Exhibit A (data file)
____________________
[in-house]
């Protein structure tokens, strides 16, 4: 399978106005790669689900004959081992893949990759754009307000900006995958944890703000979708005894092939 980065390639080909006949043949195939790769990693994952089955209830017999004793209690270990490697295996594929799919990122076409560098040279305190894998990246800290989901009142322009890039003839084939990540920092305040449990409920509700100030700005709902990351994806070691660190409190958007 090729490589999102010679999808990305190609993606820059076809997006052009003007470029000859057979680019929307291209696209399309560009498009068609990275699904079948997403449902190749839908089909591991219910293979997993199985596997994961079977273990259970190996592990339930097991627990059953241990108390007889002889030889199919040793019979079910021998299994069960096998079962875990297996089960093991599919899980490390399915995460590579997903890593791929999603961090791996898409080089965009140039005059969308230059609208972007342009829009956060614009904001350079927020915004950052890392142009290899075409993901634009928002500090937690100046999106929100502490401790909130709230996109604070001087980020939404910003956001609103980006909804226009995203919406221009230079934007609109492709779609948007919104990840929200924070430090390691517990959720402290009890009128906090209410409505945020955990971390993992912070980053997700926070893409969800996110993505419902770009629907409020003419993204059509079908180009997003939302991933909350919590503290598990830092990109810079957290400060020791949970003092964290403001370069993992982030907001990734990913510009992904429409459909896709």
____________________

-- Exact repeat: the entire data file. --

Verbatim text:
[in-house]
């Protein structure tokens, strides 16, 4: 399978106005790669689900004959081992893949990759754009307000900006995958944890703000979708005894092939 980065390639080909006949043949195939790769990693994952089955209830017999004793209690270990490697295996594929799919990122076409560098040279305190894998990246800290989901009142322009890039003839084939990540920092305040449990409920509700100030700005709902990351994806070691660190409190958007 090729490589999102010679999808990305190609993606820059076809997006052009003007470029000859057979680019929307291209696209399309560009498009068609990275699904079948997403449902190749839908089909591991219910293979997993199985596997994961079977273990259970190996592990339930097991627990059953241990108390007889002889030889199919040793019979079910021998299994069960096998079962875990297996089960093991599919899980490390399915995460590579997903890593791929999603961090791996898409080089965009140039005059969308230059609208972007342009829009956060614009904001350079927020915004950052890392142009290899075409993901634009928002500090937690100046999106929100502490401790909130709230996109604070001087980020939404910003956001609103980006909804226009995203919406221009230079934007609109492709779609948007919104990840929200924070430090390691517990959720402290009890009128906090209410409505945020955990971390993992912070980053997700926070893409969800996110993505419902770009629907409020003419993204059509079908180009997003939302991933909350919590503290598990830092990109810079957290400060020791949970003092964290403001370069993992982030907001990734990913510009992904429409459909896709």